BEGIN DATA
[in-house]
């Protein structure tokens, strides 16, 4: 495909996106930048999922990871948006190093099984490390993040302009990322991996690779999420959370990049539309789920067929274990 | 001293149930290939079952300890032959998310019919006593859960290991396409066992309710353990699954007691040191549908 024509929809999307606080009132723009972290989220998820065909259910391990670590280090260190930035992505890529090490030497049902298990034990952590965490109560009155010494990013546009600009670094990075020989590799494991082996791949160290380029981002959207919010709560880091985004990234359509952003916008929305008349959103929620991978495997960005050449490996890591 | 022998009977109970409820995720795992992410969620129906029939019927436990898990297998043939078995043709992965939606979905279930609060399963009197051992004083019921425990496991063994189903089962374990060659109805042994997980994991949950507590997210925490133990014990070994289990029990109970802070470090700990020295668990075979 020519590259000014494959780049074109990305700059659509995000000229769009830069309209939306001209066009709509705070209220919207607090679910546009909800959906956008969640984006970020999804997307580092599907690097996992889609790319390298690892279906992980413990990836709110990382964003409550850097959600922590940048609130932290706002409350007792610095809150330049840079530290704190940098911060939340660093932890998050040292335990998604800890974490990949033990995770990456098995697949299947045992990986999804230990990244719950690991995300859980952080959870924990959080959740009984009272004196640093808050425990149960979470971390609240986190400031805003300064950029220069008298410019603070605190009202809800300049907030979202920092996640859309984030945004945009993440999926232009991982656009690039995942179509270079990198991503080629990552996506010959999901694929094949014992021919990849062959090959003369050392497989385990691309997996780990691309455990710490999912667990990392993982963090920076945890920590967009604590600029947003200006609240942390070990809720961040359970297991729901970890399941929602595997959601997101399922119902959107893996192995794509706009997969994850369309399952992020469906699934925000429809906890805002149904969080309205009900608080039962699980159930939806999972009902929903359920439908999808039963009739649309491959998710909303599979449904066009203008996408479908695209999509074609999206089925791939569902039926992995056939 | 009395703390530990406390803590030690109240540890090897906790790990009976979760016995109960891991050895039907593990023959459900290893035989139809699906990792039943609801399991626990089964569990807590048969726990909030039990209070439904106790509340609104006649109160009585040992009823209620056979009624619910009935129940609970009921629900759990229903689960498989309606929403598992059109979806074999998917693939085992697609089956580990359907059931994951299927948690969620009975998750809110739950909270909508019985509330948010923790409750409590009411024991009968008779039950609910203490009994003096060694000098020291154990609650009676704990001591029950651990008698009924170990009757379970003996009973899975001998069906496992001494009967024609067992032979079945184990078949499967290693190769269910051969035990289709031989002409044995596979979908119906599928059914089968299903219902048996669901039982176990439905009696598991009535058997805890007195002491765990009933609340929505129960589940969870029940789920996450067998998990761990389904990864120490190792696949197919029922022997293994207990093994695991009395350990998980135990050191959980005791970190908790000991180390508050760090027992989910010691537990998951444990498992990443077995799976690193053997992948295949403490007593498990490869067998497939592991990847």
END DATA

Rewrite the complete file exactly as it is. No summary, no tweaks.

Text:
[in-house]
């Protein structure tokens, strides 16, 4: 495909996106930048999922990871948006190093099984490390993040302009990322991996690779999420959370990049539309789920067929274990 | 001293149930290939079952300890032959998310019919006593859960290991396409066992309710353990699954007691040191549908 024509929809999307606080009132723009972290989220998820065909259910391990670590280090260190930035992505890529090490030497049902298990034990952590965490109560009155010494990013546009600009670094990075020989590799494991082996791949160290380029981002959207919010709560880091985004990234359509952003916008929305008349959103929620991978495997960005050449490996890591 | 022998009977109970409820995720795992992410969620129906029939019927436990898990297998043939078995043709992965939606979905279930609060399963009197051992004083019921425990496991063994189903089962374990060659109805042994997980994991949950507590997210925490133990014990070994289990029990109970802070470090700990020295668990075979 020519590259000014494959780049074109990305700059659509995000000229769009830069309209939306001209066009709509705070209220919207607090679910546009909800959906956008969640984006970020999804997307580092599907690097996992889609790319390298690892279906992980413990990836709110990382964003409550850097959600922590940048609130932290706002409350007792610095809150330049840079530290704190940098911060939340660093932890998050040292335990998604800890974490990949033990995770990456098995697949299947045992990986999804230990990244719950690991995300859980952080959870924990959080959740009984009272004196640093808050425990149960979470971390609240986190400031805003300064950029220069008298410019603070605190009202809800300049907030979202920092996640859309984030945004945009993440999926232009991982656009690039995942179509270079990198991503080629990552996506010959999901694929094949014992021919990849062959090959003369050392497989385990691309997996780990691309455990710490999912667990990392993982963090920076945890920590967009604590600029947003200006609240942390070990809720961040359970297991729901970890399941929602595997959601997101399922119902959107893996192995794509706009997969994850369309399952992020469906699934925000429809906890805002149904969080309205009900608080039962699980159930939806999972009902929903359920439908999808039963009739649309491959998710909303599979449904066009203008996408479908695209999509074609999206089925791939569902039926992995056939 | 009395703390530990406390803590030690109240540890090897906790790990009976979760016995109960891991050895039907593990023959459900290893035989139809699906990792039943609801399991626990089964569990807590048969726990909030039990209070439904106790509340609104006649109160009585040992009823209620056979009624619910009935129940609970009921629900759990229903689960498989309606929403598992059109979806074999998917693939085992697609089956580990359907059931994951299927948690969620009975998750809110739950909270909508019985509330948010923790409750409590009411024991009968008779039950609910203490009994003096060694000098020291154990609650009676704990001591029950651990008698009924170990009757379970003996009973899975001998069906496992001494009967024609067992032979079945184990078949499967290693190769269910051969035990289709031989002409044995596979979908119906599928059914089968299903219902048996669901039982176990439905009696598991009535058997805890007195002491765990009933609340929505129960589940969870029940789920996450067998998990761990389904990864120490190792696949197919029922022997293994207990093994695991009395350990998980135990050191959980005791970190908790000991180390508050760090027992989910010691537990998951444990498992990443077995799976690193053997992948295949403490007593498990490869067998497939592991990847």